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What is cocaine? | What is crack? | How is cocaine used? | How is crack used?
How many people use crack?
| How does cocaine work? | What are the effects of cocaine?
STDS and crack
| History of crack | How dangerous is it to take crack or cocaine?
Definitions of addiction
| Crack addiction and the illegal market | Maintaining the habit
Drug, set and setting |

History of crack

The 1970s saw an increased popularity in cocaine use.  Although President Nixon declared a “War on Drugs” in 1972, overall American sentiment toward cocaine in the 1970s was rather indifferent.  A 1977 Newsweek article reflected this feeling: “taken in moderation, cocaine probably causes no significant mental or physical damage and a number of researchers have concluded that it can be safer than liquor and cigarettes when used discriminately.”  Many viewed the drug as the “marijuana of the 1970s” and relatively few felt that cocaine posed any real threat.  Cocaine, an extremely expensive drug at the time, was often associated with ambitious young businessmen and glamorous celebrities, which helped to fuel its popularity, as well as propagate the notion that cocaine was a harmless and enjoyable drug. 

Freebase cocaine, the purified form of powder cocaine, was also used throughout the 1970s, although it enjoyed much less popularity.  As with powder cocaine, the users of freebase tended to be rich, middle class and white.  Freebase was produced by “cooking” powder cocaine in a number of steps, one of which included ether, a highly combustible liquid. The resulting process was extremely pure, but never became particularly widespread due to the tricky process to make it and the danger of fire and explosion.

The simplicity of making crack was a major factor that led to crystallized cocaine becoming more widespread in the 1980s.  Powder cocaine use declined in popularity in the middle class in the 1980s.  Cocaine supply also increased, reducing the price.  Crack provided an intense high very quickly for $5 or $10.  For sellers, crack was a lucrative product – easy to make and desired by a huge consumer base for whom powder cocaine had previously been inaccessibly expensive.  The association of crack with poor, urban areas where it was sold, and the violence connected with the rapid expansion of the crack market, changed the American perception of cocaine.  From 1986 to 1992 there was an explosion of news coverage of crack and fear of an ‘epidemic’ of drug use in the ghettos.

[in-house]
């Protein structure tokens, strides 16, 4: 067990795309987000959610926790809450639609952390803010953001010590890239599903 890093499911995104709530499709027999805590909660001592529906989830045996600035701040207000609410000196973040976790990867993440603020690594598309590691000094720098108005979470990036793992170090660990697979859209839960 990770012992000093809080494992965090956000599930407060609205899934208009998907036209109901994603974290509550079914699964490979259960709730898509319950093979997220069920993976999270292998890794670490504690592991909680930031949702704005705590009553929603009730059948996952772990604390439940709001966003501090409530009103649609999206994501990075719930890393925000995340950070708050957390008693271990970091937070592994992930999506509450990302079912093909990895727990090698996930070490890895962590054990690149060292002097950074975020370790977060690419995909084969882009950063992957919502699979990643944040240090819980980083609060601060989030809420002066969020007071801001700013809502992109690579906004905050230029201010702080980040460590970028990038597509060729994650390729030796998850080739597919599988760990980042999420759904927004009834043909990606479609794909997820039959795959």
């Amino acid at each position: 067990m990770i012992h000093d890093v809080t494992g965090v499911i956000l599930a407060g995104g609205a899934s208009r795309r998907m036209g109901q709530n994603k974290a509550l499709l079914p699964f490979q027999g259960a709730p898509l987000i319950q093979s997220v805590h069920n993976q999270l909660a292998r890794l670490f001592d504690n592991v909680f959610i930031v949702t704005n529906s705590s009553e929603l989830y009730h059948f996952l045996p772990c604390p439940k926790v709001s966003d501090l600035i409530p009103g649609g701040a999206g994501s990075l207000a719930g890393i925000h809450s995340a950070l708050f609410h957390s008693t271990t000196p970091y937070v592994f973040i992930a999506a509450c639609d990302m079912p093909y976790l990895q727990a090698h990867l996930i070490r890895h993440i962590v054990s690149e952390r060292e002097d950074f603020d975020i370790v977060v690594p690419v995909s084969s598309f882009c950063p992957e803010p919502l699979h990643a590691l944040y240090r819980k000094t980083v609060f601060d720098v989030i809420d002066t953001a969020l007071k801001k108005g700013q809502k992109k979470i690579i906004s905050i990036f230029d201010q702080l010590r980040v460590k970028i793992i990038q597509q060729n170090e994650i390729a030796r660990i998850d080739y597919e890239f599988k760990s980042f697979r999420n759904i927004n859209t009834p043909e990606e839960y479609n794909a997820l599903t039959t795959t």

Newsweek, almost ten years after it printed the article claiming cocaine was harmless, published a series of articles about the dangers and extremely addictive qualities of crack and cocaine.  Myths of the ‘crack baby’ and the drug crazed, violent ‘crack head’ were born and, despite their limited foundation in reality, they endure as the image of crack users.

By the mid-1980s, Americans no longer tolerated cocaine as a benign, recreational drug.  As a result, the Congress passed the Anti-Drug Abuse Acts of 1986 and 1988, setting harsh punishments for those found trafficking in or possession of cocaine or crack.  Many states followed suit, setting mandatory minimum sentences for drug violations, which vary in severity depending on the state.  Although cocaine use has decreased since the 1980s, crack use is at about its late 1980s level (NSDUH).  Popularly, use of the drug is still considered extremely dangerous and socially unacceptable.

(see: “Crack in America: Demon Drugs and Social Justice” by  Craig Reinarman and Harry Gene Levine (Editors) University of California Press, 1997)

(for Newsweek articles and other information see: “Drugs in America: A Documentary History” edited by David F. Musto, M.D., New York University Press, 2002)

 


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Eric E. Sterling, J.D., President, CJPF
2006

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